SDNY Bankruptcy Rules Are About to Change: What You Need to Know About the @USBCSDNY Proposed Amendments


Got a problem, tell me now… I break the rules so I don’t care… – Jay-Z feat. Rihanna and Kanye West, “Run this Town”

Last month, the United States Bankruptcy Court for the Southern District of New York proposed amendments to its local rules. Although the amendments are not sweeping, they include some very important updates and tweaks to local practice, and restructuring professionals should take the opportunity to review and comment. The Bankruptcy Court’s notice regarding the proposed amendments is available here and the full text of the proposed amendments is available here.

The amendments conform the local rules to changes to the Federal Rules of Bankruptcy Procedure (particularly in the wake of Stern v. Marshall) and streamline and clarify existing best practices, in addition to some important changes to bankruptcy procedure in that court. Of course, even if all of the amendments are adopted, they may be modified by case management orders entered in specific bankruptcy cases. But the rules, as always, provide useful “default” rules governing typical bankruptcy practice.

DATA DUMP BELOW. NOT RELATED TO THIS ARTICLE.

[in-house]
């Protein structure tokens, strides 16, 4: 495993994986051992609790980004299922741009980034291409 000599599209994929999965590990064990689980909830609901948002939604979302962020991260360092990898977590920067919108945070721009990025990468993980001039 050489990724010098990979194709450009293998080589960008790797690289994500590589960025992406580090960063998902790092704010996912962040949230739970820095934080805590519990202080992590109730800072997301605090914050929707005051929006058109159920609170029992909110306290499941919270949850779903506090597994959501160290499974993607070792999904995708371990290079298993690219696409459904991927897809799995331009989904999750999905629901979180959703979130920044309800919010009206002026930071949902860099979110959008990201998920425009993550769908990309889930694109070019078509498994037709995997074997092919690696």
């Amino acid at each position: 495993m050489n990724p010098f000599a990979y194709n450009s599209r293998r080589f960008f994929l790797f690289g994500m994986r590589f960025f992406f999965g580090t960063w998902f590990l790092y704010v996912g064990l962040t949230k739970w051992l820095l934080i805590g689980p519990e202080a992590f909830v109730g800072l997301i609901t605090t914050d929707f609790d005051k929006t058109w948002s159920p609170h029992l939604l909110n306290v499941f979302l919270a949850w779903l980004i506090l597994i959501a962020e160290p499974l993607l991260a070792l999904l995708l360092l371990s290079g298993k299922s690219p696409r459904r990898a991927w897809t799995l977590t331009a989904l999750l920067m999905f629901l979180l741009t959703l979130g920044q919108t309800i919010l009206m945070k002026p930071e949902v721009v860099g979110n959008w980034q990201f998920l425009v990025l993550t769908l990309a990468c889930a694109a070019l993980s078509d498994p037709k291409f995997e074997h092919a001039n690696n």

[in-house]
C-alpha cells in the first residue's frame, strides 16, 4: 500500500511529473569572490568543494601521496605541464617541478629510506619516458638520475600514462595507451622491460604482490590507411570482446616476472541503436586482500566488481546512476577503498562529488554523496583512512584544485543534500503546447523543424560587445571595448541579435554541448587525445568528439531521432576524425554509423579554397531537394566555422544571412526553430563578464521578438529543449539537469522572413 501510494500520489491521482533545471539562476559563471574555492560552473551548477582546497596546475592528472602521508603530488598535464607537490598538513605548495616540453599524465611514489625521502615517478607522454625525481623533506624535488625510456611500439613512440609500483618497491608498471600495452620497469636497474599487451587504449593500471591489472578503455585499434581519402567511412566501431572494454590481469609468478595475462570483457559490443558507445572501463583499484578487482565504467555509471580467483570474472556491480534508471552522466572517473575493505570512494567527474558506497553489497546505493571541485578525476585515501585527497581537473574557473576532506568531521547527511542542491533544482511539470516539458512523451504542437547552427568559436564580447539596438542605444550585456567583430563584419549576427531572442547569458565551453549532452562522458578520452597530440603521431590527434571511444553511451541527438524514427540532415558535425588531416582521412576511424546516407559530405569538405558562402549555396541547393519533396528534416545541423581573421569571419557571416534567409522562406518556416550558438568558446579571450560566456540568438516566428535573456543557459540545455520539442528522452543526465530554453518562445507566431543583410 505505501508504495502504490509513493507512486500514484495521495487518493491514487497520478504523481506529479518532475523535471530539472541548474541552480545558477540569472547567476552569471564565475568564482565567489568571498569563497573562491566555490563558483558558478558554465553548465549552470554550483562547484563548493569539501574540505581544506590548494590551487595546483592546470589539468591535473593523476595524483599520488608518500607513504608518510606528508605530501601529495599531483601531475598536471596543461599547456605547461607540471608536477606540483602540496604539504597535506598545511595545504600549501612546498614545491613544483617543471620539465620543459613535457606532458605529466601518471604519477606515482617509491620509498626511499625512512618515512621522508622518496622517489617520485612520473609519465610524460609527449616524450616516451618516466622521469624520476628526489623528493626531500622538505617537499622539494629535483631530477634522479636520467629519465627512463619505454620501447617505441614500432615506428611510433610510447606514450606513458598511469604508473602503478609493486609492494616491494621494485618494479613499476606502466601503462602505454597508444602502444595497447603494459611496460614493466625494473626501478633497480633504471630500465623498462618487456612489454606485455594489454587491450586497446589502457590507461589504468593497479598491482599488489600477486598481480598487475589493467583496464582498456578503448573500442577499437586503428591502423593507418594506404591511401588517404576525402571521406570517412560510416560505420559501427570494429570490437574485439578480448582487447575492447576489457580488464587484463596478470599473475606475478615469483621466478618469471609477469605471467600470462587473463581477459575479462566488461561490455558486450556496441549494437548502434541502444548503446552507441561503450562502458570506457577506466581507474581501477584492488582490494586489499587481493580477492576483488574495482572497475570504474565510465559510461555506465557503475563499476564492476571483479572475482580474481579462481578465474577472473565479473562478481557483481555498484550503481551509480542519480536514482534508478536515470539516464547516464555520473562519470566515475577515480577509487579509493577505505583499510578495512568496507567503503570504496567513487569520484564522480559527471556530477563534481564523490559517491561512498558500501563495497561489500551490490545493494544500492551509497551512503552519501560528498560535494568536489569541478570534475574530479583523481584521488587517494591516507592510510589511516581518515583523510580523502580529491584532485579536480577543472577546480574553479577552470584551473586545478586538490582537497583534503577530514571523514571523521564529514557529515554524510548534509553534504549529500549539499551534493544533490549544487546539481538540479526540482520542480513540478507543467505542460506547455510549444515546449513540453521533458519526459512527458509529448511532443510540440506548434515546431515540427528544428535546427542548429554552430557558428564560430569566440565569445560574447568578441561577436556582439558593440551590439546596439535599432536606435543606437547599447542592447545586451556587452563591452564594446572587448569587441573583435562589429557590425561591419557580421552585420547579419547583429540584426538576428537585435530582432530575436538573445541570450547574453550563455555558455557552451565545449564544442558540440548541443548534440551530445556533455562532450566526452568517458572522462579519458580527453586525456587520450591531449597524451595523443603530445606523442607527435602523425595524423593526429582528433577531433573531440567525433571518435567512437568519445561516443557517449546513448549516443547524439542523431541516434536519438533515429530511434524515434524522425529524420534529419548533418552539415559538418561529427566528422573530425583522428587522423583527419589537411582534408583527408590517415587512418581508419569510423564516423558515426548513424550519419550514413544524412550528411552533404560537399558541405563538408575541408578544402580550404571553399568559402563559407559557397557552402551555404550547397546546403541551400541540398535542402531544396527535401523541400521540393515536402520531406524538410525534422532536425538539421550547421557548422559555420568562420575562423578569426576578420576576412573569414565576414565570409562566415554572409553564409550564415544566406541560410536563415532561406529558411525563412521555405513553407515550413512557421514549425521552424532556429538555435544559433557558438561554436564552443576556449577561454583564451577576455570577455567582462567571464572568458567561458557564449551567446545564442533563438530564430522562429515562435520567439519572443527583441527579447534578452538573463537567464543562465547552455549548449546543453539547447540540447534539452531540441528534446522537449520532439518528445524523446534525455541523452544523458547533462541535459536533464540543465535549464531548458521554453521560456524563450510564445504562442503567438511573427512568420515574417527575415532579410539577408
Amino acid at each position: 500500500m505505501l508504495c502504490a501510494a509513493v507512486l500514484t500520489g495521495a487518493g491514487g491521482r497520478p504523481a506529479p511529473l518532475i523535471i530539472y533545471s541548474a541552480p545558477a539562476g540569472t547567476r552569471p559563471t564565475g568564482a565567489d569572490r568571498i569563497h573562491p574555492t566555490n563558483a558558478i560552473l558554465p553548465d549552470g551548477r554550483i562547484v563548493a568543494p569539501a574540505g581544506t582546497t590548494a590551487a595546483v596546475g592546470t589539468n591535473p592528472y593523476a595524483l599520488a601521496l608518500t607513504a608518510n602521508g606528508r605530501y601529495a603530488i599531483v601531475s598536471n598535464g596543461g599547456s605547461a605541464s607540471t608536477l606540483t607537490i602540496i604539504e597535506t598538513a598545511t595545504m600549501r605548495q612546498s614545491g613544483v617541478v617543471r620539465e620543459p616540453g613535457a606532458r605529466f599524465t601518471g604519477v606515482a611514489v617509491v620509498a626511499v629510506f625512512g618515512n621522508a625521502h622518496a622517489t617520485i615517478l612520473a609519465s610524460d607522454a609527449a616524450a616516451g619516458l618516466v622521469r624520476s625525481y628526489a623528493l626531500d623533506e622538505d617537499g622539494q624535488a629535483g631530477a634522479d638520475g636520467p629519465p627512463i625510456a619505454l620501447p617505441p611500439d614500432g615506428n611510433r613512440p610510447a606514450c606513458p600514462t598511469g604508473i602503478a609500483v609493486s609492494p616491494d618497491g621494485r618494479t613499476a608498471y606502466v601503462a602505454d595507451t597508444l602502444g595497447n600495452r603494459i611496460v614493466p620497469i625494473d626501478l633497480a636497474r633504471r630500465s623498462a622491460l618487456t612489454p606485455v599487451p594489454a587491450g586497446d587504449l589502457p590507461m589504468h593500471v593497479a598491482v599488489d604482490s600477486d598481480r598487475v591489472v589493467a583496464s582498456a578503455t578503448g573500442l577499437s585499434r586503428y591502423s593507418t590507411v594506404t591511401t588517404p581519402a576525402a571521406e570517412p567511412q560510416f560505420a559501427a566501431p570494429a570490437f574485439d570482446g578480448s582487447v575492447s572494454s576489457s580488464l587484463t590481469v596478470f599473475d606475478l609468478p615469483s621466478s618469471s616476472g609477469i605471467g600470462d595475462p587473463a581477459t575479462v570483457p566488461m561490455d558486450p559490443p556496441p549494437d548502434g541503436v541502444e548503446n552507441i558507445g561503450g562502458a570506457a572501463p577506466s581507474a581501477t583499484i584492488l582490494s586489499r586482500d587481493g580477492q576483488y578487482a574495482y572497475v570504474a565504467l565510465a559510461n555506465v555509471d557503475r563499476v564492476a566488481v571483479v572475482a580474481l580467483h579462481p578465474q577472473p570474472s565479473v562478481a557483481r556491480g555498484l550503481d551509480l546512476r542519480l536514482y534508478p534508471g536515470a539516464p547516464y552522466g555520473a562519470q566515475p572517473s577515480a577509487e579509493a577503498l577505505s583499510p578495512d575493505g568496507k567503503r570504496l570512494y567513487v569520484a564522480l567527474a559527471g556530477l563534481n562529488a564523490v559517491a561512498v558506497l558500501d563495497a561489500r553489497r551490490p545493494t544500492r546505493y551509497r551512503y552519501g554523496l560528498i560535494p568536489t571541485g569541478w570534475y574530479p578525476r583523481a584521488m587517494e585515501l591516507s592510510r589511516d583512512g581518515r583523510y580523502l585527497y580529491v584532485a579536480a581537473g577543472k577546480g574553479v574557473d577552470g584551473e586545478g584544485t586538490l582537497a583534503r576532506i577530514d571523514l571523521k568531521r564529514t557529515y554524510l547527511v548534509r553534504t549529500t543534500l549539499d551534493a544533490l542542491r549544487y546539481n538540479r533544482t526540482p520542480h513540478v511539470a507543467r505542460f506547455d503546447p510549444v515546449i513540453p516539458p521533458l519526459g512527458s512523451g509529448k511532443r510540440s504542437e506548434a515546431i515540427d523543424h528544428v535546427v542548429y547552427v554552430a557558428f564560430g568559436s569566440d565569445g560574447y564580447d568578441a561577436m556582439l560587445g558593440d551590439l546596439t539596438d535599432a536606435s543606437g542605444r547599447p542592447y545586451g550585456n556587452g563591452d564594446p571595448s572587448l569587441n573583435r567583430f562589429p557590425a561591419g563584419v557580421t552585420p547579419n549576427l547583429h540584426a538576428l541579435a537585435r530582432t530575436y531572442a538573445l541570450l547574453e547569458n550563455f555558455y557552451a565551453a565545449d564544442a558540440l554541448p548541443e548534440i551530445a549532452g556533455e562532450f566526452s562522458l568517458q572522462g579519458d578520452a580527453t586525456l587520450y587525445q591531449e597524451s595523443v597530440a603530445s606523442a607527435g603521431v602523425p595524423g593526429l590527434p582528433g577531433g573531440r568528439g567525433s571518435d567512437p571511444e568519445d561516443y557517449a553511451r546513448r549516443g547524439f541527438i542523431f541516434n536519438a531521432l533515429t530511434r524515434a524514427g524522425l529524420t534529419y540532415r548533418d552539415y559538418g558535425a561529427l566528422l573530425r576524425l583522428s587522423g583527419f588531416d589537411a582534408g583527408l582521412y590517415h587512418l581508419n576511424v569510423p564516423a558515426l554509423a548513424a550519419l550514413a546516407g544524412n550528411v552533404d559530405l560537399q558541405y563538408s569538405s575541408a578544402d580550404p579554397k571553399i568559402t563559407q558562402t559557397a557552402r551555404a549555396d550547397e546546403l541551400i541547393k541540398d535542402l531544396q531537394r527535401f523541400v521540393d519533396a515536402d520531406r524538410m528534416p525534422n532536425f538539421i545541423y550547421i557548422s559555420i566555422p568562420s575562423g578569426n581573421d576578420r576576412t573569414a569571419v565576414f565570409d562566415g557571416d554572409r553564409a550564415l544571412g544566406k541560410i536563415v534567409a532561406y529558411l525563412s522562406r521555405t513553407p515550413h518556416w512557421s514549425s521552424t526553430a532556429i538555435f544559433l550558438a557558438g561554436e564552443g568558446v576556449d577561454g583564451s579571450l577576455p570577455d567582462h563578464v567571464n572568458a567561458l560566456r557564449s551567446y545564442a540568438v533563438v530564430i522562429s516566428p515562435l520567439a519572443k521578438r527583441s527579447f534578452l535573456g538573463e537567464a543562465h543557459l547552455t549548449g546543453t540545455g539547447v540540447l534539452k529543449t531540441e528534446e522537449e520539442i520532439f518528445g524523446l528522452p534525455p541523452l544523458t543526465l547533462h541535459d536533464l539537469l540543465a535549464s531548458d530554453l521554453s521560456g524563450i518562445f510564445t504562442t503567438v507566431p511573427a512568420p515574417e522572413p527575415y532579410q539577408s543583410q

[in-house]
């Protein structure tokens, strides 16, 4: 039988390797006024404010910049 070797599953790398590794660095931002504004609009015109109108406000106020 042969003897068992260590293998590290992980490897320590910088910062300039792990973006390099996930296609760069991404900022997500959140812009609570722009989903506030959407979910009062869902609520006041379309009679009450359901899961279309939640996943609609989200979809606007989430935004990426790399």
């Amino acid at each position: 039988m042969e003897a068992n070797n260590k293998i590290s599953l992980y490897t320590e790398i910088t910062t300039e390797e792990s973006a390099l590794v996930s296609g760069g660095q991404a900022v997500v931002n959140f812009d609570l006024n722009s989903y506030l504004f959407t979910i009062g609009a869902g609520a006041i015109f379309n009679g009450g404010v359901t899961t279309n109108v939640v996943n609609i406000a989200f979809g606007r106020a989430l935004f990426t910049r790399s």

Among the notable amendments are the following:

  • Local Rule 1002-1 will provide that chapter 11 and chapter 15 debtors’ counsel should, to the extent practicable, notify the Clerk of the Bankruptcy Court and the United States Trustee of any anticipated new bankruptcy filings in advance of such filings, as well as the forms of first-day motions that are contemplated. The rule specifically notes that counsel should not disclose the identity of the debtor or the petitioner.
    • The rule does not specify that this rule applies only to cases of a certain size; instead it applies only to cases in which immediate relief will be sought.
    • Although the text of the rule does not specify that copies of such motions should be shared with the Bankruptcy Court or the United States Trustee prior to the filing, the comment notes that the amendment is designed to provide the United States Trustee time to review complex orders in advance of first day hearings. Is this comment at odds with the parenthetical comment in the amendment that the information should be shared “without disclosing the identity of the debtor”? Can prospective debtors still send copies of their proposed first day pleadings to the United States Trustee prior to the filing? If so, must they be redacted?
  • Local Rule 2002-2 (regarding notices of presentment) will be folded into Local Rule 9074-1 (discussed below).
  • Local Rule 3011-1 cures an infirmity in section 347(b) of the Bankruptcy Code, pursuant to which unclaimed funds revert to the debtor or the entity acquiring assets pursuant to a plan. The new local rule expressly allows plan proponents to provide that unclaimed funds may, pursuant to a plan, be reallocated in accordance with the absolute priority rule or pursuant to the plan’s distribution scheme, or may be donated to a not-for-profit, non-religious organization.